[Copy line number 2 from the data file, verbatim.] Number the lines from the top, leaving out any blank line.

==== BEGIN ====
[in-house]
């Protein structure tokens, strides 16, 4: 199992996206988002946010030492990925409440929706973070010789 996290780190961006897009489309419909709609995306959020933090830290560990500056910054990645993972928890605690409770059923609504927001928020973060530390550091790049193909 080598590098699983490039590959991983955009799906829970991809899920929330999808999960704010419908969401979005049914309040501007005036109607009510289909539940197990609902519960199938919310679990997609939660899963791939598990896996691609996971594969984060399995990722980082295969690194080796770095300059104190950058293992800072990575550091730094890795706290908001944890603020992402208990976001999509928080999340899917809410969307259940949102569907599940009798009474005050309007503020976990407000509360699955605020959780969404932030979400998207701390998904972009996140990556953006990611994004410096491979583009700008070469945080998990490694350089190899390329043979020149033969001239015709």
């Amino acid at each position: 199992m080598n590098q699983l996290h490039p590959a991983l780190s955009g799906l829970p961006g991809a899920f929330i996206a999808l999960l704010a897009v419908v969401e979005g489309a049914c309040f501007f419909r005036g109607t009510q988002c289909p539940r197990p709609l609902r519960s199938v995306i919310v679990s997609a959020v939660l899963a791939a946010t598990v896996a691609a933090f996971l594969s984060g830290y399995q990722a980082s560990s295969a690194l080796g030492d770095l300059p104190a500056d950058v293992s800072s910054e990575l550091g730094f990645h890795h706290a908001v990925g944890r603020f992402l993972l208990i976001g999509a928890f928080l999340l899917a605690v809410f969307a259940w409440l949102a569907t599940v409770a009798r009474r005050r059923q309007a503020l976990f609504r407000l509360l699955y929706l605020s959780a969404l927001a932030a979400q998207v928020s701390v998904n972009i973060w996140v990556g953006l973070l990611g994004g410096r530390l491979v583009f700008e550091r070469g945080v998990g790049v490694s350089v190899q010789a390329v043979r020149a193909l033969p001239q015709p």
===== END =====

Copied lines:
């Protein structure tokens, strides 16, 4: 199992996206988002946010030492990925409440929706973070010789 996290780190961006897009489309419909709609995306959020933090830290560990500056910054990645993972928890605690409770059923609504927001928020973060530390550091790049193909 080598590098699983490039590959991983955009799906829970991809899920929330999808999960704010419908969401979005049914309040501007005036109607009510289909539940197990609902519960199938919310679990997609939660899963791939598990896996691609996971594969984060399995990722980082295969690194080796770095300059104190950058293992800072990575550091730094890795706290908001944890603020992402208990976001999509928080999340899917809410969307259940949102569907599940009798009474005050309007503020976990407000509360699955605020959780969404932030979400998207701390998904972009996140990556953006990611994004410096491979583009700008070469945080998990490694350089190899390329043979020149033969001239015709």